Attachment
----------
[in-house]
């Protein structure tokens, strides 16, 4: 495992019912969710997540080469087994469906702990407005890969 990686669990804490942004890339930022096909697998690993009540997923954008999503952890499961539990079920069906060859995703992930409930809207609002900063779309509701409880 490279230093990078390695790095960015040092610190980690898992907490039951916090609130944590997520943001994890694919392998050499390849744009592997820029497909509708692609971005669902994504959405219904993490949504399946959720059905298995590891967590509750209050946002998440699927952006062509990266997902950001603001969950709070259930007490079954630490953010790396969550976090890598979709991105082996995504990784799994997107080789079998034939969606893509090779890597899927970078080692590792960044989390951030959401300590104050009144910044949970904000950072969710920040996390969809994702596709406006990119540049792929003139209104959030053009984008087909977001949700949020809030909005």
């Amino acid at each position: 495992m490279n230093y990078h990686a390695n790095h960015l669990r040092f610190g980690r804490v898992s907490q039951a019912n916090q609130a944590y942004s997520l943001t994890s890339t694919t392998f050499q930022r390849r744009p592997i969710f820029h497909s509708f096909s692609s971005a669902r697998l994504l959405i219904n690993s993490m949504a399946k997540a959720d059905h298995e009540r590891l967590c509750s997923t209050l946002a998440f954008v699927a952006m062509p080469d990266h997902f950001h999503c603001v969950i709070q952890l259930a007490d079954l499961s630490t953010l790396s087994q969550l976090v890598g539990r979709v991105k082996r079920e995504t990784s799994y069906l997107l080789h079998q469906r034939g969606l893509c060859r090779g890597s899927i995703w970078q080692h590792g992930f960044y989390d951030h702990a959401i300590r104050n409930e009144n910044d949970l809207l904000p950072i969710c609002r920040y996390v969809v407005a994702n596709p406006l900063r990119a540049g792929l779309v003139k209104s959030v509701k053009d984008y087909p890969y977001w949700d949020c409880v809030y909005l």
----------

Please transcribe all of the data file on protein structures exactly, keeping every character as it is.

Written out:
[in-house]
């Protein structure tokens, strides 16, 4: 495992019912969710997540080469087994469906702990407005890969 990686669990804490942004890339930022096909697998690993009540997923954008999503952890499961539990079920069906060859995703992930409930809207609002900063779309509701409880 490279230093990078390695790095960015040092610190980690898992907490039951916090609130944590997520943001994890694919392998050499390849744009592997820029497909509708692609971005669902994504959405219904993490949504399946959720059905298995590891967590509750209050946002998440699927952006062509990266997902950001603001969950709070259930007490079954630490953010790396969550976090890598979709991105082996995504990784799994997107080789079998034939969606893509090779890597899927970078080692590792960044989390951030959401300590104050009144910044949970904000950072969710920040996390969809994702596709406006990119540049792929003139209104959030053009984008087909977001949700949020809030909005």
């Amino acid at each position: 495992m490279n230093y990078h990686a390695n790095h960015l669990r040092f610190g980690r804490v898992s907490q039951a019912n916090q609130a944590y942004s997520l943001t994890s890339t694919t392998f050499q930022r390849r744009p592997i969710f820029h497909s509708f096909s692609s971005a669902r697998l994504l959405i219904n690993s993490m949504a399946k997540a959720d059905h298995e009540r590891l967590c509750s997923t209050l946002a998440f954008v699927a952006m062509p080469d990266h997902f950001h999503c603001v969950i709070q952890l259930a007490d079954l499961s630490t953010l790396s087994q969550l976090v890598g539990r979709v991105k082996r079920e995504t990784s799994y069906l997107l080789h079998q469906r034939g969606l893509c060859r090779g890597s899927i995703w970078q080692h590792g992930f960044y989390d951030h702990a959401i300590r104050n409930e009144n910044d949970l809207l904000p950072i969710c609002r920040y996390v969809v407005a994702n596709p406006l900063r990119a540049g792929l779309v003139k209104s959030v509701k053009d984008y087909p890969y977001w949700d949020c409880v809030y909005l």